If you read the goodreads reviews on Manhattan Beach you will see varied and strong opinions. Many people who loved Jennifer Egan’s Pulitzer Prize winning book, A Visit from the Goon Squad, did not like this one. But you can count me in the group who loved this newer book, only the second I’ve read off my fall/winter reading list. In fact I was excited to also add it to my WWII reading list.
“With the atmosphere of a noir thriller, Jennifer Egan’s first historical novel is a world of gangsters, sailors, divers, bankers, and union men.”
As the above note from the publisher implies, a lot is going on in this book. There is a family story, a strong woman helping the war effort story (the main character is the first female Naval diver), a love story about the sea, and a gangster plot that is integrated into all these other stories. It is sometimes a light read and sometimes not. Parts of it reminded me of several different books, but taken all together I have not read anything like it ( a good thing!).
For me it all worked, and in fact it is one of my favorite books of the year though I still feel my favorite is out there somewhere waiting for me to read it…
I finished reading Love and Other Consolation Prizes: A Novel by Jamie Ford just in time to meet him at my local library. And I just bought his other two books, Hotel on the Corner of Bitter and Sweet (a bestseller), and Songs of Willow Frost so I could get them signed by him before reading them too.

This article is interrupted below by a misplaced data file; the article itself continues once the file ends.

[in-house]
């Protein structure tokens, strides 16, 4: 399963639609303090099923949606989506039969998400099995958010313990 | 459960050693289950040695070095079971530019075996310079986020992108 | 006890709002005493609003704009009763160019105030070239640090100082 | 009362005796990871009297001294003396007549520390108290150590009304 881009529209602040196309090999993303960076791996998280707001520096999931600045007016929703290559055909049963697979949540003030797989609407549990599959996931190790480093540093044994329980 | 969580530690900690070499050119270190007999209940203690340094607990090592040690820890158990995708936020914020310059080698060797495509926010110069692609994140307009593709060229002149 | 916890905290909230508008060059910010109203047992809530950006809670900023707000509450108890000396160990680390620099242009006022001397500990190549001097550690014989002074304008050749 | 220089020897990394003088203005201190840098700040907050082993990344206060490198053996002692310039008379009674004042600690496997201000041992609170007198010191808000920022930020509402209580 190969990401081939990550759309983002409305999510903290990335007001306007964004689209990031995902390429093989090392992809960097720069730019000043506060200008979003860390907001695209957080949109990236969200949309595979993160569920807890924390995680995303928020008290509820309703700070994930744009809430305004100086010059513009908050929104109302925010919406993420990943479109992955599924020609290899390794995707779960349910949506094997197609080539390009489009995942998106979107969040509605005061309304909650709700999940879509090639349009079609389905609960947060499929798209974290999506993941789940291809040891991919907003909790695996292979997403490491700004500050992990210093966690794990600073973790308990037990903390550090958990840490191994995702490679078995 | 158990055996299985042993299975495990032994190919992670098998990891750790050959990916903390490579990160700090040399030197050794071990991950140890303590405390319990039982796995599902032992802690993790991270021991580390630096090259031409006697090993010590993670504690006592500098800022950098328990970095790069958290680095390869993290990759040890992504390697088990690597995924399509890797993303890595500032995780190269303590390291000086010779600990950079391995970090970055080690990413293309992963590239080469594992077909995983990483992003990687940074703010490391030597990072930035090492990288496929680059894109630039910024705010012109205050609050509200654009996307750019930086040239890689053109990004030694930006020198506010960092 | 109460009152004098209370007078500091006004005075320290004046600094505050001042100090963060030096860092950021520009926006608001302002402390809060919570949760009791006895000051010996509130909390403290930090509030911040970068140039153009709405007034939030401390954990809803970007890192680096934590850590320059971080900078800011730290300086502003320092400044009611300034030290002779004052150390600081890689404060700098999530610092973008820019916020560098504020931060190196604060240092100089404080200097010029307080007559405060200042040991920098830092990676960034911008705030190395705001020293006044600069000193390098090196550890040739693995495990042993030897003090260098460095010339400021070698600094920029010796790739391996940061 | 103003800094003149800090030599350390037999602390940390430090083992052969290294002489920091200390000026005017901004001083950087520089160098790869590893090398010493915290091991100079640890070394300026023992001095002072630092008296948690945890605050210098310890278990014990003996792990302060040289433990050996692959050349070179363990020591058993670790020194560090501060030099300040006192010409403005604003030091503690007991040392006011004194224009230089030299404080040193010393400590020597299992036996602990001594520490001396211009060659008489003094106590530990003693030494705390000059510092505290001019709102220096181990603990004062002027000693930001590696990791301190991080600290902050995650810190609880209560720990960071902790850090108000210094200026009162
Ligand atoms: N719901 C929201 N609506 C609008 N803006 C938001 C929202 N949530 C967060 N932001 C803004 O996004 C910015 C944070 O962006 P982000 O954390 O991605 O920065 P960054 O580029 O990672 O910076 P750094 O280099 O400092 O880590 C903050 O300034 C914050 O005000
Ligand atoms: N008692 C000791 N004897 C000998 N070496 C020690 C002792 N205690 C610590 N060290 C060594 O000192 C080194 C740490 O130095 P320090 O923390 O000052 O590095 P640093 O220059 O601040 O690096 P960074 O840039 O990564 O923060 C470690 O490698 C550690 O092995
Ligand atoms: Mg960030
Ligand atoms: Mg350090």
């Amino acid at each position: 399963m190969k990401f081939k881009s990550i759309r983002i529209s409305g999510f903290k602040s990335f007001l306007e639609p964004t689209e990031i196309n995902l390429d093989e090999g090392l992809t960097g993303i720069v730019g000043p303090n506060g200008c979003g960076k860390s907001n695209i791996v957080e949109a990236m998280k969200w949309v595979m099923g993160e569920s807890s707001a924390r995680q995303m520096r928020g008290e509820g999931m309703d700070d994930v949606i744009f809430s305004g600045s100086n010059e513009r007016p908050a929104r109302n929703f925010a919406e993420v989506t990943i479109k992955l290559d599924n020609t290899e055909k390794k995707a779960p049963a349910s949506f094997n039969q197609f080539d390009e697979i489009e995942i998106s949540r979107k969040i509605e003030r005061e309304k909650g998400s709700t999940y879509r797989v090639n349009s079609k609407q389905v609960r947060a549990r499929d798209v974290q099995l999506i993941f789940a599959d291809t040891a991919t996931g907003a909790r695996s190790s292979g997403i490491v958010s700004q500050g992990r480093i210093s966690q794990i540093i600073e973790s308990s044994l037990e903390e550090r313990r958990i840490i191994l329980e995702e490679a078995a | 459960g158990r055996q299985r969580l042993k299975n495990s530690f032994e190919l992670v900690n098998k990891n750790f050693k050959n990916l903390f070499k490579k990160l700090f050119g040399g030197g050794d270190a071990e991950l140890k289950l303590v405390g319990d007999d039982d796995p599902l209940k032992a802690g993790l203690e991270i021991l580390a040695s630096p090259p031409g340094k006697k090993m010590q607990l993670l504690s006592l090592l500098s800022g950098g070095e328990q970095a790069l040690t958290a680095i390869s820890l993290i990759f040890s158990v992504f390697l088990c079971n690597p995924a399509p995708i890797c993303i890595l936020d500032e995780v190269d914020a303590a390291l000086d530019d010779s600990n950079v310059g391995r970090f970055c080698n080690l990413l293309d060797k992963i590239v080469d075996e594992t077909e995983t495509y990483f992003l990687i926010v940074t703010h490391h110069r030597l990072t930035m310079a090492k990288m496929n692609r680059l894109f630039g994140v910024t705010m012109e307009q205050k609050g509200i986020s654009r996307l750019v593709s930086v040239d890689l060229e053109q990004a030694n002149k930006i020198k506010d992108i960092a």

RELATED POST: Meeting the Pulitzer Prize winning author of The Sympathizer
The themes of his books appear to revolve around Asian immigrants in Seattle and the stories are on the “sentimental” side, maybe a bit too much for me. But I did still really enjoy this book, which is about a young boy, Ernest, who is auctioned off at the 1902 Worlds Fair to a lady who runs a brothel. The boy ends up loving his new and glamorous life as a houseboy and later a driver for this brothel.
I just finished a wonderful book, one I couldn’t put down and one that made me laugh and cry: The Heart’s Invisible Furies: A Novel is a perfect example of why I love to read new books.
The heart of this novel by John Boyne, known for his bestselling novel The Boy in the Striped Pajamas, is set Ireland, and even when the characters leave Ireland, it is still a novel about Ireland.
I needed a couple of days to work out my feelings for “Denny Malone,” the good cop/bad cop character in The Force: A Novel. Whatever I end up thinking of Malone, a fictional character, it is a testament to a writer and a book that I was so conflicted.
This book was included on my summer reading list and is one of the last I’m finishing up before moving on to making a fall reading list. (My summer reading list is updated with several reviews and reflections.)
Denny Malone is a bad cop in the way that he takes bribes, takes money and drugs from crime scenes, and even sells the drugs back to the street. He does this all supposedly to “provide for his family” even though he usually chooses not to see them. These are some of the problems I have with Denny Malone. Also that “The fuck” without a question mark is often the way he asks a question in the dialogue.
American War: A novel is imaginative and terrifying.
Set from 2075 – 2175, the former “United States” is separated into the “Red” southern states and the “Blue” northern states. They separated over fossil fuels – the reds wanted to keep using, and the blues did not. But now, so much more separates them as they fight a violent civil war.